When telling the story of Our Ripley Family, I think that we would all have a better understanding of our ancestors if we knew a little bit more about them, the route they took to Michigan, and maybe some speculation on why they chose to go west.
Our story must start in 1620 with the arrival of the Mayflower in what was to become known as Boston Harbor, now in the State of Massachusetts. It was through navigation errors that the Mayflower made landfall far north of its intended destination of The Virgina Colony. Word arrived back in England of the new colony in Massachusetts.
Our story now moves ahead 18 years to 1638 where in the southeast of England in the little Village of Wymondham, William Ripley and his family depart for their new home in a new land. We can only imagine how difficult the decision was for William Ripley, to pack up and leave the land of their birth and head off into a voyage to a far away land, from which maybe all of them would perish before even reaching their destination. What would drive them to risk all they had?
It was then on August 10, 1638, the ship "Diligent" arrived at Boston from England, bearing 133 people, one of which was William Ripley and his family. They immediately set out on foot from Boston, going south about 13 miles to Hingham, which had been first settled in about 1633. This was the first Ripley trek across part of America that would end up in the State of Michigan, 199 years later.
The next three generations of Ripley's all stayed in the area of Hingham, Massachusetts. There was William's son John, who had been born in England on January 1, 1621/22. Next in our line was John's first born son, again John, born March 2, 1656/57 in Hingham, Mass. This John's second born son was Hezekiah, born March 29, 1693 in Hingham, Mass. Hezekiah married Sarah Garnet, in Hingham, on February 16, 1715/16. The third born son of this union was John Ripley, born February 14, 1720, in Hingham. John's father died at the age of 43, in June of 1736, and his mother Sarah, remarried to John Pratt, in September of 1737. John was only 16 years old at the time and it's possible that he did not get along with his new stepfather. In any case, young John set out to find his own way in life, probably between 1737 and 1739, and headed for the land of new religous freedom, Rhode Island. John most probably traveled by ship on this journey, possibly working on the ship to pay his way, as it is doubtful that he had any money at the age of 16.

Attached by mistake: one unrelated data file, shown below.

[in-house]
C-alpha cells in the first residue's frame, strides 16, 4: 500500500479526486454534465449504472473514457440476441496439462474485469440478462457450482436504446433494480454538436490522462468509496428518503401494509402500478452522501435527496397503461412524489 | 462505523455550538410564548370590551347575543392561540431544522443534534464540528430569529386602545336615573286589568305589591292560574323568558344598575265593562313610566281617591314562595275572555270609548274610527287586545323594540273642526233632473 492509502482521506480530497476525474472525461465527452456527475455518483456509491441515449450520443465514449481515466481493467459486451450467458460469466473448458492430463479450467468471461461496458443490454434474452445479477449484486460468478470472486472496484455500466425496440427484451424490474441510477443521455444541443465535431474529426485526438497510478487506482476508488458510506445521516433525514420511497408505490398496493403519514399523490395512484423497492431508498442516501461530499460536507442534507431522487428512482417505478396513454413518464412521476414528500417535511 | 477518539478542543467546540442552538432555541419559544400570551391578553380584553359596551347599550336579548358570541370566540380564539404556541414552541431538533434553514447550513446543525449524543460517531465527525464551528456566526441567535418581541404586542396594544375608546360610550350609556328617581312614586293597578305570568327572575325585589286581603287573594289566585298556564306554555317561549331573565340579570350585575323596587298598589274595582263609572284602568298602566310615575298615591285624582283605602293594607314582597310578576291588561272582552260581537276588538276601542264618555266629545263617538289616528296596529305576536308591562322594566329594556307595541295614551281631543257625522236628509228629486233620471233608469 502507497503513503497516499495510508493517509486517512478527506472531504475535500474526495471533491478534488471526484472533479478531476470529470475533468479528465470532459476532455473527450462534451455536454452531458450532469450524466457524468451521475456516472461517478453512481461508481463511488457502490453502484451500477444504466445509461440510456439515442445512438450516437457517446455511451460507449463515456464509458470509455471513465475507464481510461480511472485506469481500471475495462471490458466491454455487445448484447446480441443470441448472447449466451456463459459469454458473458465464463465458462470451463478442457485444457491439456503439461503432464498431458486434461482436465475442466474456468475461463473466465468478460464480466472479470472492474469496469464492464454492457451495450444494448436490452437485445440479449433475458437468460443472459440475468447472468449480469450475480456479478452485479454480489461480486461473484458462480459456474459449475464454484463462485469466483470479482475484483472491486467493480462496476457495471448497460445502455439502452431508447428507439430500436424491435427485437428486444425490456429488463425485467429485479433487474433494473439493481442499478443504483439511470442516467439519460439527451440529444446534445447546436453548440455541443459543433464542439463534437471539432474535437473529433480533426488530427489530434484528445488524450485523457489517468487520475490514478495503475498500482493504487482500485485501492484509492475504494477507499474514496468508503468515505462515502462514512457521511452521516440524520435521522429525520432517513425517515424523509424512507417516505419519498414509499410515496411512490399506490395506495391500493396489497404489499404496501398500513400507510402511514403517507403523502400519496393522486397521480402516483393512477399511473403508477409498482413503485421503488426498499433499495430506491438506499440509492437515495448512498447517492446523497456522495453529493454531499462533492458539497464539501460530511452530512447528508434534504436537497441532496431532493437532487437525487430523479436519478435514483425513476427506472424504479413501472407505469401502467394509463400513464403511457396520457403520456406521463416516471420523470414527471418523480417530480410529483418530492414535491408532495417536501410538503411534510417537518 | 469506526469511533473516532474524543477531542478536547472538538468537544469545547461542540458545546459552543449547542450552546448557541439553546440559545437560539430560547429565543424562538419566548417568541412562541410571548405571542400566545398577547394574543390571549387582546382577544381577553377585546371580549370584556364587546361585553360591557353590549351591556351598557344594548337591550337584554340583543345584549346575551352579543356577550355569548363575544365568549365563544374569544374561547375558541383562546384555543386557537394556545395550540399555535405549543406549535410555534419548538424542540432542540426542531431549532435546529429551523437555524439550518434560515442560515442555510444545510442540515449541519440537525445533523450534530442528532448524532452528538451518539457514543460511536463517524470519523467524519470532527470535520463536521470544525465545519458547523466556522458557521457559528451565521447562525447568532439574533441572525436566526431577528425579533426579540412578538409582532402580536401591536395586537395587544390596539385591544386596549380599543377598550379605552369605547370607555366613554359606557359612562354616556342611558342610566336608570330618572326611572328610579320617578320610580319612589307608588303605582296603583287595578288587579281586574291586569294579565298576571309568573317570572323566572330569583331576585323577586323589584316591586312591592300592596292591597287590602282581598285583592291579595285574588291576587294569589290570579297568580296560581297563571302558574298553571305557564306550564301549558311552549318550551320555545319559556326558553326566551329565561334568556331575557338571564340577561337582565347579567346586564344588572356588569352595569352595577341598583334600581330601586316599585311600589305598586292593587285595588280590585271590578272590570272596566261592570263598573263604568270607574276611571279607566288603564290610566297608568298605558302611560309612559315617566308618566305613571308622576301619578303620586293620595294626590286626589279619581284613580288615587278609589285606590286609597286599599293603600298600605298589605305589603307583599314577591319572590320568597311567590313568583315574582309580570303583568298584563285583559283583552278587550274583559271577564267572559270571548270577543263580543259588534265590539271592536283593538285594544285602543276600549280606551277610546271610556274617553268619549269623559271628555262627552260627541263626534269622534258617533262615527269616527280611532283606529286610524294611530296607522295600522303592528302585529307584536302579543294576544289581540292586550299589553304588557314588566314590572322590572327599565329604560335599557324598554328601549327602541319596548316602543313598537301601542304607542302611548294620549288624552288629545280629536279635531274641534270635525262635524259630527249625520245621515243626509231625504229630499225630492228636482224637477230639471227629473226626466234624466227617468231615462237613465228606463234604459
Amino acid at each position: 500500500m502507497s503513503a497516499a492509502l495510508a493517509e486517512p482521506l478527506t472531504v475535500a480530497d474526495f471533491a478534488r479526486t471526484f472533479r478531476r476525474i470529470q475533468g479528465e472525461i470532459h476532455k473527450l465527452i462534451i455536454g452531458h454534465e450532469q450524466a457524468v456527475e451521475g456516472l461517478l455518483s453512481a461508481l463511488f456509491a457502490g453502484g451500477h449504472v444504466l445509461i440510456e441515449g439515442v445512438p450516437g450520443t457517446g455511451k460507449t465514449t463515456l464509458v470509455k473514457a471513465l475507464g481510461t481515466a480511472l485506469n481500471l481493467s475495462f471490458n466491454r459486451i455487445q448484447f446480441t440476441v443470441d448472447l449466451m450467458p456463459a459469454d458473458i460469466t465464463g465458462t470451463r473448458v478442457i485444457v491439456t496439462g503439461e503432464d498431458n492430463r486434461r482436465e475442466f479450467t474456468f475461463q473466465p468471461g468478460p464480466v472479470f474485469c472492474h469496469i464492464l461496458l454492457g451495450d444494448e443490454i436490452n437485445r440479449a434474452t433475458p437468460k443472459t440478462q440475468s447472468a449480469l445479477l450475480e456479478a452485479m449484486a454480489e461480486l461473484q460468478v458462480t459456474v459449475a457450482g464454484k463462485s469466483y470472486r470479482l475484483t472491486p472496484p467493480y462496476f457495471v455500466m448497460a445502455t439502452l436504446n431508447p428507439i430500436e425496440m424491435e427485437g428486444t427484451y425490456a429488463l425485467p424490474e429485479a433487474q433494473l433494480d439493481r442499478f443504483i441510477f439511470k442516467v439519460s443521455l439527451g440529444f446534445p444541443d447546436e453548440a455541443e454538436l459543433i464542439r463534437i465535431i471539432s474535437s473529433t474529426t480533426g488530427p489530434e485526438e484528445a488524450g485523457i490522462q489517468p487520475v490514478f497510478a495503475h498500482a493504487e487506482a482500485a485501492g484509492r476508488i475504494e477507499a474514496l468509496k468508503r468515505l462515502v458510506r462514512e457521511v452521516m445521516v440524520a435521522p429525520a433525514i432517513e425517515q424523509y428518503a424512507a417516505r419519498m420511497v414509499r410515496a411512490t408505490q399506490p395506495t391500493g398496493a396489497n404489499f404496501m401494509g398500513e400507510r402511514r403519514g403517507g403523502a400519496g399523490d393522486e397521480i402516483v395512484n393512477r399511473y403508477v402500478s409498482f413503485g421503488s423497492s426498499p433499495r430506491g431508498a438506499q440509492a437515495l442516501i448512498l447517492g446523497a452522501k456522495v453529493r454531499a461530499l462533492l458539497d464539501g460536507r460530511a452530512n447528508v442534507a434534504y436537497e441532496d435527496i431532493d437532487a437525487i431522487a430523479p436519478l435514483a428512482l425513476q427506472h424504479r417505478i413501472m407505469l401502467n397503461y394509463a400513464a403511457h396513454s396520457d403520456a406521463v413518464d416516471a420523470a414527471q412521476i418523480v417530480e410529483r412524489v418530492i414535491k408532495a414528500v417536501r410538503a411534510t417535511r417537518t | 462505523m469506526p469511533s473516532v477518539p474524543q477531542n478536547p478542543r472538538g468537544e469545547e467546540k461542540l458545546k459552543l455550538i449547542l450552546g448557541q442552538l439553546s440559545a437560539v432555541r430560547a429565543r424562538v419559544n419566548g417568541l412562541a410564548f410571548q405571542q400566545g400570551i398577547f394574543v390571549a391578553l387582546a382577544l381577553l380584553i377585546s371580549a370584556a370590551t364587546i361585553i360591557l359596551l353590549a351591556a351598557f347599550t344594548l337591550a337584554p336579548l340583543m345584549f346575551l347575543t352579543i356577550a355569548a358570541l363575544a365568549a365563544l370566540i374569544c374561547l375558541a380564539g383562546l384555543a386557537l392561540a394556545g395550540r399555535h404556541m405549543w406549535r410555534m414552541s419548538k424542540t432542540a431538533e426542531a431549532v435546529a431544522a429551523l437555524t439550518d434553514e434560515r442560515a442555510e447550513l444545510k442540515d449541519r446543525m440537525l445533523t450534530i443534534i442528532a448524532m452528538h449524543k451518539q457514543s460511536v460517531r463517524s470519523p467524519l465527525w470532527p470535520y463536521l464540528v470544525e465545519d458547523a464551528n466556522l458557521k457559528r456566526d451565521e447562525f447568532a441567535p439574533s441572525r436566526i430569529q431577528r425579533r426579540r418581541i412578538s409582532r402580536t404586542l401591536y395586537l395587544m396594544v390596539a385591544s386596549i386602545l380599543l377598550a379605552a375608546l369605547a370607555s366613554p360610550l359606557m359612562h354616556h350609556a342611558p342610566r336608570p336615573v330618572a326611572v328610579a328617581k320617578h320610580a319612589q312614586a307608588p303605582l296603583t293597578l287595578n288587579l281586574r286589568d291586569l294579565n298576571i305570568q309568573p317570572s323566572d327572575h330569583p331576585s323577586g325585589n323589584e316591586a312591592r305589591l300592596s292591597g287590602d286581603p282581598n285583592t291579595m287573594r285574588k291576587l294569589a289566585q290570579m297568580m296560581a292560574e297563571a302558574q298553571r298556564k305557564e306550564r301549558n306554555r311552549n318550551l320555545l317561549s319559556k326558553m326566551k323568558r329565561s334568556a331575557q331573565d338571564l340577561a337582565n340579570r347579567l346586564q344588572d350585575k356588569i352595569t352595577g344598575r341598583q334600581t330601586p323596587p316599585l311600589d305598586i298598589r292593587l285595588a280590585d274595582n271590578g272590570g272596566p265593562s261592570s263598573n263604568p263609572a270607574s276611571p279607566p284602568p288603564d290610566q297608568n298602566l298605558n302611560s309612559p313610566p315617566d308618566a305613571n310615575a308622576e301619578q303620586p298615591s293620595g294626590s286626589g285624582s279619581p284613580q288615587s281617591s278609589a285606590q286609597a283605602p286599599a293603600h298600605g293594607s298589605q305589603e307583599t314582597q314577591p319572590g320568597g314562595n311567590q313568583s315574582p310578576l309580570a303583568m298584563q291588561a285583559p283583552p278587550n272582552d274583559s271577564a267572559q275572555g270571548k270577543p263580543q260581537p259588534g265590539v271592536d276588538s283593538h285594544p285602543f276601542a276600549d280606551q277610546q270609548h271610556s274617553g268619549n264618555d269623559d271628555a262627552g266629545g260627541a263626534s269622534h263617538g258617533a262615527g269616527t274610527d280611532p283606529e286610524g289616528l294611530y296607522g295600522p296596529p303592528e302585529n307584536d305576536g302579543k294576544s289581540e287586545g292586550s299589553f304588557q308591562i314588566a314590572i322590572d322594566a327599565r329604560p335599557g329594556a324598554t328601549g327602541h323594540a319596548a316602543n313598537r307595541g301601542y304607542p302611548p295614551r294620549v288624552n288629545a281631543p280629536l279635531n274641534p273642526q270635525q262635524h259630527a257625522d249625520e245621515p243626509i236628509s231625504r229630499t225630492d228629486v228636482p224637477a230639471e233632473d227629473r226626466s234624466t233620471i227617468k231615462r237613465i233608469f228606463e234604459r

From the birth of John's first child, we know that he must have arrived in Rhode Island by at least April of 1739, nine months before his first childs birth. He married Meribeth Lee who was born in Rhode Island in 1718. All 10 of John's children were born in Kent County, Rhode Island.
John later moved to New York State, probably between June 1775 when his daughter Jane was married in Warwick, Rhode Island and before 1777 when his son Asa became a militia volunteer in the Revolutionary War, from New Canaan in 1777. In later military records, Asa stated that he was staying at his parents home in 1778, at New Canaan, Columbia County, New York. Asa was John's 10th and last born child and the next in our line. From what we have been able to piece together, Asa was a Fifer in the military, an important position at that time along with the drummer.
We know that Asa and Mary Polly, his wife, started out in New Canaan, New York where they were married. By 1800 Asa and Mary were living in Washington County, in more upstate New York, already with 2 boys and 4 girls.
Asa's 2nd born son was Asa, Junior, born March 26, 1784 in Washington County, New York.